Last month I reported FCC Reconsiders 'TxtStopper' Jammer. The TxtStopper.com web site now carries a notice stating, “In accordance with a recent FCC warning issued February 9, 2011, the ACCIDENT AVOIDANCE/OCCUPANT SAFETY DEVICE known as TxTStopper no longer will be available for retail sale to U.S. retail consumers via this website.” The web page notes that the TxTStopper will be available on the web for sale to the global marketplace in 30 days.
Terrence Williams, representing S.H.A.R.E. Enterprises Unlimited, Inc. sent me a copy of the response to the TxTStopper Notice of Apparent Liability. In the response, he says, “To insure compliance per the division’s mandate, SHARE has amended its website to reflect the division’s position and awaits the exact language from the division for posting in support of the division’s outreach effort. SHARE also has legally and transactionally divested itself from ALL retail sales, marketing, leasing, import-export activities related to the device known as TxTStopper to U.S. retail customers who reside within any and all jurisdictions where such action is enforceable by the division.”
As I noted in the original article, the FCC granted the device an FCC certification. The device submitted for certification wasn't identified, however, as a cell phone jammer. SHARE argues that since the FCC granted the certification, “SHARE correctly presumed it legally had the authority to launch, conduct and promote its educational and information-related efforts and initiatives to eradicate the epidemic, destructive and deadly practice of distracted driving) provides clear evidence that that said violation for illegal marketing is moot. Insomuch as the Bureau has made a de facto admission of error, which it now seeks to correct, to cite SHARE for a corresponding violation is unfair and unwarranted. Consequently, SHARE respectfully requests that the Bureau correct its findings and rescind said Citation.”
SHARE took issue with the FCC's assertion that “the field tests conducted by Bureau staff indicate the TxtStopper blocks calls made from outside the vehicle.” SHARE said its position that only phones inside the vehicle would be affected was “predicated upon field tests (one of which was recorded and televised on '11Alive', an Atlanta NBC affiliate new station, in late June 2010), the results of which consistently confirmed external cell phone use within inches of the vehicle in which the TxTStopper was installed was unimpeded or affected in any manner.”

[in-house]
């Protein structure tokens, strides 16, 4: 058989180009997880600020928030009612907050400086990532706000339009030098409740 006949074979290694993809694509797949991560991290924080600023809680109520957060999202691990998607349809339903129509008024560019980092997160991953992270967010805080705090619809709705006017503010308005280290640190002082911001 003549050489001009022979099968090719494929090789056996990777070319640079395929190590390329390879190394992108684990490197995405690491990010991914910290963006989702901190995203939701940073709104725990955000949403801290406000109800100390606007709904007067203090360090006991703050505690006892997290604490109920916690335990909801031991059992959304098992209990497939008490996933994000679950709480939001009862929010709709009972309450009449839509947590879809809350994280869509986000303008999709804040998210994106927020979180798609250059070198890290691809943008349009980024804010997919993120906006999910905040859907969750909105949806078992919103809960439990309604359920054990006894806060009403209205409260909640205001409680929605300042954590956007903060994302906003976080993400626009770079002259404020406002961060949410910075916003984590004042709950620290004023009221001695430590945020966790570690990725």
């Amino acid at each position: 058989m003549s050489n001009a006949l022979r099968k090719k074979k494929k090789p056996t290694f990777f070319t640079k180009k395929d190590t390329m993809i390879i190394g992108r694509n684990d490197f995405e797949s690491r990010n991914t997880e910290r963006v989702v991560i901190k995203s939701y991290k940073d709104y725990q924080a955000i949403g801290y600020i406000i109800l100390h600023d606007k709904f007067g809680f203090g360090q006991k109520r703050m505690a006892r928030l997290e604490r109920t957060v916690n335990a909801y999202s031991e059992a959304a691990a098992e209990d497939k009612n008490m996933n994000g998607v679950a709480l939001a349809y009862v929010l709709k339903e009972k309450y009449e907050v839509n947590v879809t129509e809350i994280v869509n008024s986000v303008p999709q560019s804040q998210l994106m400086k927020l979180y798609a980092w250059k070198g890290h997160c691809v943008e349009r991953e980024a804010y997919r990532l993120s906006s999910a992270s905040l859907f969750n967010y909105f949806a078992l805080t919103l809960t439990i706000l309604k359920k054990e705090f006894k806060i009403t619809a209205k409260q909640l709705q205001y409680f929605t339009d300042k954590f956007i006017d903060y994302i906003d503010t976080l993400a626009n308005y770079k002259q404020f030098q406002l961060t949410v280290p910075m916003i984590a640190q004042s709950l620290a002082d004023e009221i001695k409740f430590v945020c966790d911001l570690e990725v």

In response to the FCC Directive to submit a sample unit of the TxtStopper, SHARE said, “SHARE had, previous to the Bureau’s initial inquiry, commenced to transfer, liquidate and otherwise divest itself of ALL title to ANY and ALL physical or intellectual property related to the TxTStopperTMbranded device, i.e. SHARE has no legal rights or access to the physical device, nor to any of its related proprietary intellectual property.”
While it is hard to argue that the purpose of the TxtStopper isn't admirable and that the device could save lives, it is clear that both Congress and the FCC have made it clear in the Communications Act of 1934 (as amended) and Federal regulations that devices created to interfere with radio communications are illegal. I suspect the ARRL (representing Amateur Radio operators) will find it ironic that the FCC focused on the TxtStopper while apparently ignoring broadband over power line (BPL) systems interfering with radio communications.
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